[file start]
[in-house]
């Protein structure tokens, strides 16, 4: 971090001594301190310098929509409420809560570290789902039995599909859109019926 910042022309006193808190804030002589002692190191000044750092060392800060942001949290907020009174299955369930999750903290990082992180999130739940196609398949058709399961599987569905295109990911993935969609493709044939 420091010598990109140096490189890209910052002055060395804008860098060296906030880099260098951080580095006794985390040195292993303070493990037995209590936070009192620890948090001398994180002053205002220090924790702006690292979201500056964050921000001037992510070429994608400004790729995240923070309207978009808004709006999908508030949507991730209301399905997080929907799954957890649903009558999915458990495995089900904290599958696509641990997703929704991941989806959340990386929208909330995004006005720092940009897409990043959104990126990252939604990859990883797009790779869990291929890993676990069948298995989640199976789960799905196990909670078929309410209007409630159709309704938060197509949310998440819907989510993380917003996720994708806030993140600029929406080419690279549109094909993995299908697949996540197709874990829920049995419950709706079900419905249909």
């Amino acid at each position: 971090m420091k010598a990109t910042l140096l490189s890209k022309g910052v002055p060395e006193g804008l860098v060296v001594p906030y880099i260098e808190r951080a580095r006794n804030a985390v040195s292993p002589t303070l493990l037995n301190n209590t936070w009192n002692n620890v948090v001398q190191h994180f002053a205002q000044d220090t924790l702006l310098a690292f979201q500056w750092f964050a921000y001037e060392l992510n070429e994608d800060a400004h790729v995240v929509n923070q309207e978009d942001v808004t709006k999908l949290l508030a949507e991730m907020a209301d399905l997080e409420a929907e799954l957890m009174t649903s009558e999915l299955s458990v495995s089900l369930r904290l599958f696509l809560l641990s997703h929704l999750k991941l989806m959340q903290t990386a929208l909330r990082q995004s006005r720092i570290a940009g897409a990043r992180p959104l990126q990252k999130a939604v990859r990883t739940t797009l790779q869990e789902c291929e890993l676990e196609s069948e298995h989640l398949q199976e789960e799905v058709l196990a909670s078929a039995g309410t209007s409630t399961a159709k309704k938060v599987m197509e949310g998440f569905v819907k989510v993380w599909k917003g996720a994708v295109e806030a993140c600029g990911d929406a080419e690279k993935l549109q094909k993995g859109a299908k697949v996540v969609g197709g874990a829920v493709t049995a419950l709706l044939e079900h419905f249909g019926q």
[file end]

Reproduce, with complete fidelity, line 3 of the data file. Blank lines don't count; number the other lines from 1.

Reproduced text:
């Amino acid at each position: 971090m420091k010598a990109t910042l140096l490189s890209k022309g910052v002055p060395e006193g804008l860098v060296v001594p906030y880099i260098e808190r951080a580095r006794n804030a985390v040195s292993p002589t303070l493990l037995n301190n209590t936070w009192n002692n620890v948090v001398q190191h994180f002053a205002q000044d220090t924790l702006l310098a690292f979201q500056w750092f964050a921000y001037e060392l992510n070429e994608d800060a400004h790729v995240v929509n923070q309207e978009d942001v808004t709006k999908l949290l508030a949507e991730m907020a209301d399905l997080e409420a929907e799954l957890m009174t649903s009558e999915l299955s458990v495995s089900l369930r904290l599958f696509l809560l641990s997703h929704l999750k991941l989806m959340q903290t990386a929208l909330r990082q995004s006005r720092i570290a940009g897409a990043r992180p959104l990126q990252k999130a939604v990859r990883t739940t797009l790779q869990e789902c291929e890993l676990e196609s069948e298995h989640l398949q199976e789960e799905v058709l196990a909670s078929a039995g309410t209007s409630t399961a159709k309704k938060v599987m197509e949310g998440f569905v819907k989510v993380w599909k917003g996720a994708v295109e806030a993140c600029g990911d929406a080419e690279k993935l549109q094909k993995g859109a299908k697949v996540v969609g197709g874990a829920v493709t049995a419950l709706l044939e079900h419905f249909g019926q």